Sound — 9
For someone who's into the sort of bands that I am, 2013 has already been something of a vintage year, with new releases by My Bloody Valentine, Nick Cave, The National, British Sea Power and many more. But these are all albums by established artists who have been around for a decade or more. You sort of knew what to expect. And then come Sigur Ros, releasing the follow-up to last year's "Valtari," and making a complete U-turn while they're at it. Think of Sigur Ros and you think of the balance between glacial ambience and euphoric dream-pop symphonies that's made them manna from heaven for anyone needing to add a touch of widescreen drama or poignance to any soundtrack. Think you haven't heard Sigur Ros? Well, if you own a TV then you probably have. Having said that, I don't want to think about what sort of TV program or film this album would score. Opening track "Brennisteinn" sets the tone for Sigur Ros' darkest, densest and noisiest long-player to date. After a few seconds of oscillating white noise, an ear-splitting bass synth kicks in followed shortly by pounding drums and a cascade of bowed guitar feedback. For 7 minutes it alternates between a cacophonous orchestra of guitar feedback and singer Jonsi Birgisson sounding his most sinister to date, backed by a relentless, distorted beat and Suicide-esque synth bass, dropping down to droning bowed guitar and horns only to pick back up again shortly after. And "Kveikur" continues much in this vein - yes, the band can summon the sound of Beelzebub himself vomiting fire and brimstone (as they do many times) but it's the more serene moments that bookend the chaos that make "Kveikur" such a captivating album. Many have lauded this album as a complete change in direction for Sigur Ros, but that's somewhat wide of the mark. "Hrafntinna" retains pop sensibilities but never really shakes the funereal air that defined the band's landmark "()" album, and the likes of Isjaki and Stormur recall "Takk...", the band's breakthrough album of symphonic dream-pop. "Rafstraumur" sees monolithic slabs of power-chord riffing joining the mix alongside gurgling processed voices reminiscent of Jonsi's solo work. And, of course, Jonsi's signature bowed guitar is one of the strongest colours in the album's sonic palette, his ethereal drones and howling feedback making him surely one of the most innovative guitarists of our generation. That's not to say Sigur Ros are afraid to tread new ground, because that's what this album is all about. Yfirbor's slow build-up and surreal pitch-bent voices set the tone before the monolithic title track charges in - with backing vocals that sound like a demonic ritual, a fusillade of pounding, distorted drums and a bass riff that could level buildings, it's possibly the most intense and dramatic thing Sigur Ros has ever recorded, particularly when bassist Georg Holm and drummer Orri Pal Dyrasson lock endlessly into a muscular groove, whilst screeching violins and feedback spar over the top - it's the musical equivalent of something that only Hieronymus Bosch could have dreamed up.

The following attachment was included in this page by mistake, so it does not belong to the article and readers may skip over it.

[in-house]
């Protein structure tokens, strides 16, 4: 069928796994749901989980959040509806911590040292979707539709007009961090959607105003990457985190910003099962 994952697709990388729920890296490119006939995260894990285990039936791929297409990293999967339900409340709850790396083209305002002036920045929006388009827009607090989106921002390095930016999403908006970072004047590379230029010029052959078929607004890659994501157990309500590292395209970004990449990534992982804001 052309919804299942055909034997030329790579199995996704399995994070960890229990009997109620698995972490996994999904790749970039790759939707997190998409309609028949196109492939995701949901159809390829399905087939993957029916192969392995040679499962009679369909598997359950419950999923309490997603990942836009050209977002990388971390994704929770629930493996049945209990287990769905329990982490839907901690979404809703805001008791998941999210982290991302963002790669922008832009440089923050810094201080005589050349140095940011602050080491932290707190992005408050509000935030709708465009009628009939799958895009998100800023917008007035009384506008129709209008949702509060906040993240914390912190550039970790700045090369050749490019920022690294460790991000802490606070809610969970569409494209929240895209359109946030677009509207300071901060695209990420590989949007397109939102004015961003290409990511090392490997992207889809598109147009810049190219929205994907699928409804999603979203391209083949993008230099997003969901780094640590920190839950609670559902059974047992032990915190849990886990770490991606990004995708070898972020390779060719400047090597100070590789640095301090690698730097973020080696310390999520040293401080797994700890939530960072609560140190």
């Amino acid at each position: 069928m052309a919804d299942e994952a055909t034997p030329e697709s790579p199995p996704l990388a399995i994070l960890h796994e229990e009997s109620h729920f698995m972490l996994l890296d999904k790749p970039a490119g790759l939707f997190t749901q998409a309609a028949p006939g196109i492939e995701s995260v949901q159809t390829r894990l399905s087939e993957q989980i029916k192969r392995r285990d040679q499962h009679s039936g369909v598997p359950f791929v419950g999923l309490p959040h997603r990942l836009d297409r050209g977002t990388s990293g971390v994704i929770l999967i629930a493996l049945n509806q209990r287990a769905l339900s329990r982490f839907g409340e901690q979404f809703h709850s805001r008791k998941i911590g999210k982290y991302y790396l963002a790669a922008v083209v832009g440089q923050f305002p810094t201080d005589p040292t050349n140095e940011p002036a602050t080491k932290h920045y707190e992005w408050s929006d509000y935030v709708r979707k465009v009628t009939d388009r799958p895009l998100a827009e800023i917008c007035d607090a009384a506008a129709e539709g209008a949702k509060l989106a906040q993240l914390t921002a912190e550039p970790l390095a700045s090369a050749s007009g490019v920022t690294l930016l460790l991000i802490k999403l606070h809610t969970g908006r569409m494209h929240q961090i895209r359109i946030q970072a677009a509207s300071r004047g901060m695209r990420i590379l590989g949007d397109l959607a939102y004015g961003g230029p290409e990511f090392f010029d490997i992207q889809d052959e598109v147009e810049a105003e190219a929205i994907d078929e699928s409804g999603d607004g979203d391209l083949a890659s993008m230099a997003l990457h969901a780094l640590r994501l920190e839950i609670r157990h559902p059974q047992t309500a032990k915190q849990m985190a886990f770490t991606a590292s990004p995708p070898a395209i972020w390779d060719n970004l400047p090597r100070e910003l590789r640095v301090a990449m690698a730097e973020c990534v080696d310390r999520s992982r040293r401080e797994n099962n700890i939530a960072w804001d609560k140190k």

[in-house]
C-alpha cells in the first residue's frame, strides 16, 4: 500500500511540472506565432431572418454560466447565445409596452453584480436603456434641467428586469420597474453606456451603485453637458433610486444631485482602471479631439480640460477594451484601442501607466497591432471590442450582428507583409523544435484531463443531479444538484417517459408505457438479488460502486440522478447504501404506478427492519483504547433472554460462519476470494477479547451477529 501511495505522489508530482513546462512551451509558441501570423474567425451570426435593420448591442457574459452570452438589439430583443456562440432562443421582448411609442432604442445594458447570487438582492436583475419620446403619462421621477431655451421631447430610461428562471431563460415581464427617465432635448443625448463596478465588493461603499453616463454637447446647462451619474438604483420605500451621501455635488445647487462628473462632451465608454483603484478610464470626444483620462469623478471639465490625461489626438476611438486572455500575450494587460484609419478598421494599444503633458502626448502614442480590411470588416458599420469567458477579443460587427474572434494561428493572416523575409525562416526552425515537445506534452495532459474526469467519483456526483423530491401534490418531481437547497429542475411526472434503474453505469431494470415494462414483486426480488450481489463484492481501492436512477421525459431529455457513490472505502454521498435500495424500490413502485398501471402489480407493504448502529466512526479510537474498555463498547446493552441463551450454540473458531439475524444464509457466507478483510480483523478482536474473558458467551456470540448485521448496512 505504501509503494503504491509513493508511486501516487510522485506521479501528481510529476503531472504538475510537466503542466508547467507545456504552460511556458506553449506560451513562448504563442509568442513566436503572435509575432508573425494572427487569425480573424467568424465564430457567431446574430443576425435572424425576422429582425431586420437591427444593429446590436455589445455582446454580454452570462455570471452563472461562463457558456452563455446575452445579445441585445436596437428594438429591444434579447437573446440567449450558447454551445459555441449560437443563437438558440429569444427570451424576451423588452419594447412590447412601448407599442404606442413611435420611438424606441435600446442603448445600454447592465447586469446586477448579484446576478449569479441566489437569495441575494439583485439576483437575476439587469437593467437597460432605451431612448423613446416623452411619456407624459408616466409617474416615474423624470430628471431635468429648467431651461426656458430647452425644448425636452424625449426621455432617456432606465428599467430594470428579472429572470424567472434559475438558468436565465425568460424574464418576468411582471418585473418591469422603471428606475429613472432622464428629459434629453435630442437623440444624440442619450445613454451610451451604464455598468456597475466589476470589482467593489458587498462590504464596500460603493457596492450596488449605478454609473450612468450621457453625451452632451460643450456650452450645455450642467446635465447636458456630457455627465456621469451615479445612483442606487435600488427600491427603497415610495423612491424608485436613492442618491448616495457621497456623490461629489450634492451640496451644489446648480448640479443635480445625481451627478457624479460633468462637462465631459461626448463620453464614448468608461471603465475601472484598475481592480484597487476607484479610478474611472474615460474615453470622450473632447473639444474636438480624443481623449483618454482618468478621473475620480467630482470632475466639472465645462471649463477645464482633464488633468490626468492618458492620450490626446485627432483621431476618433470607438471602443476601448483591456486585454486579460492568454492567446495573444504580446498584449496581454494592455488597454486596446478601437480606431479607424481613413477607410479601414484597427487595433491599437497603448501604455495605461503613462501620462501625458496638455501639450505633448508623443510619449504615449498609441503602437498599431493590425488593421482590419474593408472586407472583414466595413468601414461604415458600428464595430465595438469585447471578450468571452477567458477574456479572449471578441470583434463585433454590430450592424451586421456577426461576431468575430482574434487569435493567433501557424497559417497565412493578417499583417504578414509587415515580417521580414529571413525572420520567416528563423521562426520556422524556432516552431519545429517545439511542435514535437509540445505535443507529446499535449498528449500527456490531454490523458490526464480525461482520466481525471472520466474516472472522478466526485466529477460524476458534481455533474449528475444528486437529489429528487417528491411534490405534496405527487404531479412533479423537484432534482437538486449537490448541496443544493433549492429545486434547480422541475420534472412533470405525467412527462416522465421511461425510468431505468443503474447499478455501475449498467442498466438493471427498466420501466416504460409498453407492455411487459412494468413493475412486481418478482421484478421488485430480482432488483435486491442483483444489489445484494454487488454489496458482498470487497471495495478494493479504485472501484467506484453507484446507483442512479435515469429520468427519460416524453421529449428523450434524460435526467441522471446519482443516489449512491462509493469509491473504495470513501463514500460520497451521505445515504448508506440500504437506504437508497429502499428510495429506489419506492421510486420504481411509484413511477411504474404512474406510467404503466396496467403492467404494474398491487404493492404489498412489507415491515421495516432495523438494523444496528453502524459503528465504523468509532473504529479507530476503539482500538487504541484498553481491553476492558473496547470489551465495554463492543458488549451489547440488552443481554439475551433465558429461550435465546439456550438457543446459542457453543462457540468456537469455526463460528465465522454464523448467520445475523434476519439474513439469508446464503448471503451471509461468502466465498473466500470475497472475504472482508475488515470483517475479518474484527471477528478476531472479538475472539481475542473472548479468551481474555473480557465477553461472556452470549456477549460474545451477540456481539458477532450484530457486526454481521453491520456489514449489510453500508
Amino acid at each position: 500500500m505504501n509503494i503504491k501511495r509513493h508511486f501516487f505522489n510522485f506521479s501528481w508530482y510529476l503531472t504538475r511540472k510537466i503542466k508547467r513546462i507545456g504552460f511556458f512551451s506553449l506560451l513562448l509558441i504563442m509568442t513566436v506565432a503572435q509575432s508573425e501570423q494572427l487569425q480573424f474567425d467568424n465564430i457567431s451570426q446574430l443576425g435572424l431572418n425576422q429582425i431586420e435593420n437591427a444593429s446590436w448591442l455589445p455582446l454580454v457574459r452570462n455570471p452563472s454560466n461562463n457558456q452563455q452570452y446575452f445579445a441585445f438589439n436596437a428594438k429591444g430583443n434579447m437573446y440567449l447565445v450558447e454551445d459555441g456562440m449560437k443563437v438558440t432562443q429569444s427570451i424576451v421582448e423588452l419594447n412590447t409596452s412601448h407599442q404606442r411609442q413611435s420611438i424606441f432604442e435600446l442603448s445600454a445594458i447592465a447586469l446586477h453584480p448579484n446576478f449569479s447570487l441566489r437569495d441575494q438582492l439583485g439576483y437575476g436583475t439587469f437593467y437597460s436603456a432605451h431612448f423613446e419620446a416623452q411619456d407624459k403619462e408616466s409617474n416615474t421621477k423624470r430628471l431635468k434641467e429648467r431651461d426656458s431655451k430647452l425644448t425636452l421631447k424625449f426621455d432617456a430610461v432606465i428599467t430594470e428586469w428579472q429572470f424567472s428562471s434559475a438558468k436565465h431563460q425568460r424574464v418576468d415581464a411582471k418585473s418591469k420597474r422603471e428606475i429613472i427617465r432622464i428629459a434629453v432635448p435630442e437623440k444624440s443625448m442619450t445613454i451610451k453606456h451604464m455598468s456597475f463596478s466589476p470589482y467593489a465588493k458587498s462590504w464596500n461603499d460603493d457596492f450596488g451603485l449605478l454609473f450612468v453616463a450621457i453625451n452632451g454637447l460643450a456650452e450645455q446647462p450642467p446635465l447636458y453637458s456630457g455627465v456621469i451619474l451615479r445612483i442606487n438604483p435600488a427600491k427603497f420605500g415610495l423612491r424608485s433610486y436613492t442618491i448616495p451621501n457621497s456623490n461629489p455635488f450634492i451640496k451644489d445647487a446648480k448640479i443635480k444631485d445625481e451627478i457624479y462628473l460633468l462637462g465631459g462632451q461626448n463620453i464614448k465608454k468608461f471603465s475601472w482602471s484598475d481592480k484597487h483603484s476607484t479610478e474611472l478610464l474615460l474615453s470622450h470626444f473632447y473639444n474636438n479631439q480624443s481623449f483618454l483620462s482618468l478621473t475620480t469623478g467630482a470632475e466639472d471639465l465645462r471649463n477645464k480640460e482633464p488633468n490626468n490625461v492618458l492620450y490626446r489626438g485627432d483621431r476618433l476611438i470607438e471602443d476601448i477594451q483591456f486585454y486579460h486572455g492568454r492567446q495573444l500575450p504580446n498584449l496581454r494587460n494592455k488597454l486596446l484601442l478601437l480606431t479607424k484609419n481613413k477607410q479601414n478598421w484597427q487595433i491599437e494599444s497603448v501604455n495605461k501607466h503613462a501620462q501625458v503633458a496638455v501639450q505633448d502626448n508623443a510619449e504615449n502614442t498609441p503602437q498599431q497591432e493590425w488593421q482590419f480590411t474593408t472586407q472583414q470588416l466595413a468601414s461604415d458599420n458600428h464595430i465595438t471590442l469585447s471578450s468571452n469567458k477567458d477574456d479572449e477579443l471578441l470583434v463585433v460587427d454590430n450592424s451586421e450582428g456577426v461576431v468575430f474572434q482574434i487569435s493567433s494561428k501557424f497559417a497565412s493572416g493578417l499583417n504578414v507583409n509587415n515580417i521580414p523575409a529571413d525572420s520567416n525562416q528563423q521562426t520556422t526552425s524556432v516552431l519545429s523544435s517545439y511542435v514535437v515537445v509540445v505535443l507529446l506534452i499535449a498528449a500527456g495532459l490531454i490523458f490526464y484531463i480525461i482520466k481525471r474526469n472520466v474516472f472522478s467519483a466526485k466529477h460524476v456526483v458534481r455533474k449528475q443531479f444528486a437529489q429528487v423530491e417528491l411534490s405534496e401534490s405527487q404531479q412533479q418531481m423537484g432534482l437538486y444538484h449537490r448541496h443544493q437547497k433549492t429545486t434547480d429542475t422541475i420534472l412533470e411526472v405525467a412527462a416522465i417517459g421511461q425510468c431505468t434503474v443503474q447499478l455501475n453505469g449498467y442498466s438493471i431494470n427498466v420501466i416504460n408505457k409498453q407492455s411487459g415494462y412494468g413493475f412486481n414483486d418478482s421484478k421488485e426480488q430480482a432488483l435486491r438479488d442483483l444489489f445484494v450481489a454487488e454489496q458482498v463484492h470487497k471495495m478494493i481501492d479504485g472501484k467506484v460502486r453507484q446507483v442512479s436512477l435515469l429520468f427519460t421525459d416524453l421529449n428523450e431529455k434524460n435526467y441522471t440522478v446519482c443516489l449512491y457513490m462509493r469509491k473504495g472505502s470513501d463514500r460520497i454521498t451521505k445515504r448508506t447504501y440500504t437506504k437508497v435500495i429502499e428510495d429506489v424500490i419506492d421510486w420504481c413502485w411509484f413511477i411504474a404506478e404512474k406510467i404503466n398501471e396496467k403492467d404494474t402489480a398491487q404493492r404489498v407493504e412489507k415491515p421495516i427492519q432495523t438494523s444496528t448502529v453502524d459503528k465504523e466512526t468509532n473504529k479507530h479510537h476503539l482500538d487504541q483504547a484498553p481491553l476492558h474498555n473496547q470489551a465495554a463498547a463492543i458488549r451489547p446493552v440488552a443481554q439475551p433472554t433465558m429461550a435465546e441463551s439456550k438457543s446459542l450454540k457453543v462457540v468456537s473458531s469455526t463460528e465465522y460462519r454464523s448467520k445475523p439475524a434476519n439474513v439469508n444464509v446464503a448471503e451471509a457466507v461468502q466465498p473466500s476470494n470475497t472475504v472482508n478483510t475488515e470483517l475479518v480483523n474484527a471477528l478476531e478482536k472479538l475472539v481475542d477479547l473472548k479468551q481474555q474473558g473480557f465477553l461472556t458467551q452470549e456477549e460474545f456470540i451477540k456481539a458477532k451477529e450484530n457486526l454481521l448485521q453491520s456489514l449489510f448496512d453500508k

Lyrics — 9
Jonsi Birgisson's angelic, ethereal falsetto has long been a trademark of the Sigur Ros sound. Singing in either Icelandic or his made-up language Hopelandic (which simply consists of vocal sounds that match the mood of the music), his voice is simply another instrument in the Sigur Ros orchestra. What he is singing has never been important - it's about how he sings it. But on "Kveikur," with song titles that translate into English as the likes of "brimstone," "obsidian" and "electrical storm," his delivery has changed somewhat. Rather than languidly crooning, he howls like a banshee on the likes of "Brennisteinn" and "Kveikur," and belts out his most determined-sounding vocals to date on the remaining tracks. Coupled with the sonic chaos happening underneath, it's a chillingly effective change.
Overall Impression — 9
You get the impression that Sigur Ros needed to make this album like their lives depended on it. After finally reaching the peripheries of mainstream with 2005's "Takk...", follow-up album "Me Su Eyrum Vi Spilum Endalaust" flirted with day-glo folk-pop and fell slightly wide of the mark. After an extended hiatus, 2012's "Valtari" was sparse, ghostly and minimal - a grand album, but far from the return to form some may have been expecting. With the departure earlier this year of keyboard player, multi-instrumentalist and all-round musical genius Kjartan Sveinsson, many began to wonder if the band would ever reach the same heights again. "Kveikur," then, sounds like an album made by a band with something to prove again. Previously, their glacial post-rock has conjured certain images of their native Iceland - panoramic mountain vistas, endless tundra plains, cold, dark winters. But "Kveikur" is the soundtrack to the other side of Iceland - volcanoes casting fire and ash into the winter sky, huge glaciers collapsing into black, storm-churned oceans, and of course the economic collapse and anti-government protests that have ravaged the country in recent years. They say all the best music comes from hard times, and they're right. It says a lot that the powerhouse drumming of Orri Pal Dyrasson, present on only a couple of tracks on "Valtari," is the defining driving force of this album. "Kveikur" is Sigur Ros' most daring album to date, but in many ways also their most accessible. It's chaotic and noisy, but not just as a statement, and is as genuinely emotional a listen as anything the band has done before. To paraphrase "No Country For Old Men," if this isn't the album of the year, then it'll do until another one comes along.